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Une nouvelle école

École Citadelle students start year in new school

A big, bright library. Shiny new home economics and science labs. And microwaves you can use without tripping the breakers.

Sturgeon County students enjoyed these and many other amenities Sept. 1 as they started the first day of classes at the new École Citadelle building in Legal. Built next to the Legal School, this $11.5-million K-9 school has been in the works since October 2020, and currently has about 105 students.

Principal Lisa Magera, who was one of École Citadelle’s first students when it opened in 1991, said it was exciting to see this place become a “real school” after so many years without a dedicated school building to call home.

“The excitement of the students this morning was so refreshing,” she said.

Bigger, brighter, better

The school’s old home (the nearly century-old brick convent building attached to the Centralta Community Centre down the street) had a lot of issues, Magera explained — there was no gym, science lab, or home economics room, and the breakers tripped whenever you had more than two microwaves on.

“It was always a running joke that even the students knew where the breaker panel was,” Magera said.

The new school features elementary and junior-high wings to either side of the front office, gym, and library. The library features English and French books and is about 40 per cent bigger than the old one, Magera said. The gym is a bit larger as well, and has a curtain so it can be divided in two.

Unlike the old site, where classes were split between two floors and a basement, everything in the new school is at ground level for accessibility, Magera said. Large windows in almost every wall make the school exceptionally well lit.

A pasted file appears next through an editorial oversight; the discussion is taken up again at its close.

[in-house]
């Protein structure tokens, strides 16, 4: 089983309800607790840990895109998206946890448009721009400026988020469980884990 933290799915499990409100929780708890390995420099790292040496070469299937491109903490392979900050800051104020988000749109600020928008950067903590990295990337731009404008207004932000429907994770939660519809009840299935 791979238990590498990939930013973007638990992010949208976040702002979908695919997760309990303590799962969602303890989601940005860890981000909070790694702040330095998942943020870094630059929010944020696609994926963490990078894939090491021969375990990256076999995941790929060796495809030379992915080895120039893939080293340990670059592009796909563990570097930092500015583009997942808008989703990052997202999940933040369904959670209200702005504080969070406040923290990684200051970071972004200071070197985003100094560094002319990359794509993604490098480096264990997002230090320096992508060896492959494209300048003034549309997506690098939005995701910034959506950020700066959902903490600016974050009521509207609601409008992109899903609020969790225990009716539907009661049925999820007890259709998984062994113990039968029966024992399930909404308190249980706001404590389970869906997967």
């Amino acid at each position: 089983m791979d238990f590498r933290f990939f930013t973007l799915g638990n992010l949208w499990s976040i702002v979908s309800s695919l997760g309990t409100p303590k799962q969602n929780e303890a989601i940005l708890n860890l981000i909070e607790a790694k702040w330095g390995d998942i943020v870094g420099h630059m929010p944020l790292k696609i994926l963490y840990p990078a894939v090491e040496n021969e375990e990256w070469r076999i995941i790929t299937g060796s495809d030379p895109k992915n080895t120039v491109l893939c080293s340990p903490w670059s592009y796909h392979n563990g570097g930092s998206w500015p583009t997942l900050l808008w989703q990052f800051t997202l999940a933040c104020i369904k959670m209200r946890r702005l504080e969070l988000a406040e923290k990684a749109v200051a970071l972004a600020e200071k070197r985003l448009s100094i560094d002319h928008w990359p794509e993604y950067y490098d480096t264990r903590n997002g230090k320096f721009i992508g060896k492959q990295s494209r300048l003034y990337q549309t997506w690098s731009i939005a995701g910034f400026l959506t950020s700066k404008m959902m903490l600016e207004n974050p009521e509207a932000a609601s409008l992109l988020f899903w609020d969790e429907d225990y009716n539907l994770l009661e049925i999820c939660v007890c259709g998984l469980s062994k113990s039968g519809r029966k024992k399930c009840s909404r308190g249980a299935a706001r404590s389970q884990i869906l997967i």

“We’re in a classroom with no lights on right now and it’s still beautiful,” Magera said.

The school has a home economics lab which will also serve as a community kitchen, Magera said. The science lab has fume hoods and chemical-resistant tables for experiments. The preschool has a heated floor — an improvement from the cold basement it used to occupy — and the hockey academy has a dedicated equipment room. Some classrooms have garage-style doors so students can spill out into the common areas, which double as lunch rooms.

“The kids are really excited about not having to eat in the classroom this year,” Magera said, and to have more opportunities to meet friends at lunch.

Grade 7 student Lolie Bijou said the new school building is much brighter and less gloomy than the old one, which had mice that once ate her friend’s birthday cupcakes.

“The fire alarms, every time we cooked food, they would go off, so we’d have to go to [another] school even if it was raining. Totally sucked,” she said.

Bijou said she likes the look of the school’s new kitchen, and appreciated the school’s reliable Internet.

Science teacher Ainsley Hartzell said the new science lab will give students more hands-on experience with science, and let her do more chemistry demonstrations.

Crews were still putting finishing touches (such as signs) on the school last week. Magera said window blinds, the playground, solar panels, and logos for the gym floorare also still to come, as is the school’s sensory room, which is currently stuffed with plastic crates used during the move-in. The school plans to hold a grand opening later this fall.

Visit cd.centrenord.ab.ca for more on the new school.


Kevin Ma

About the Author: Kevin Ma

Kevin Ma joined the St. Albert Gazette in 2006. He writes about Sturgeon County, education, the environment, agriculture, science and aboriginal affairs. He also contributes features, photographs and video.
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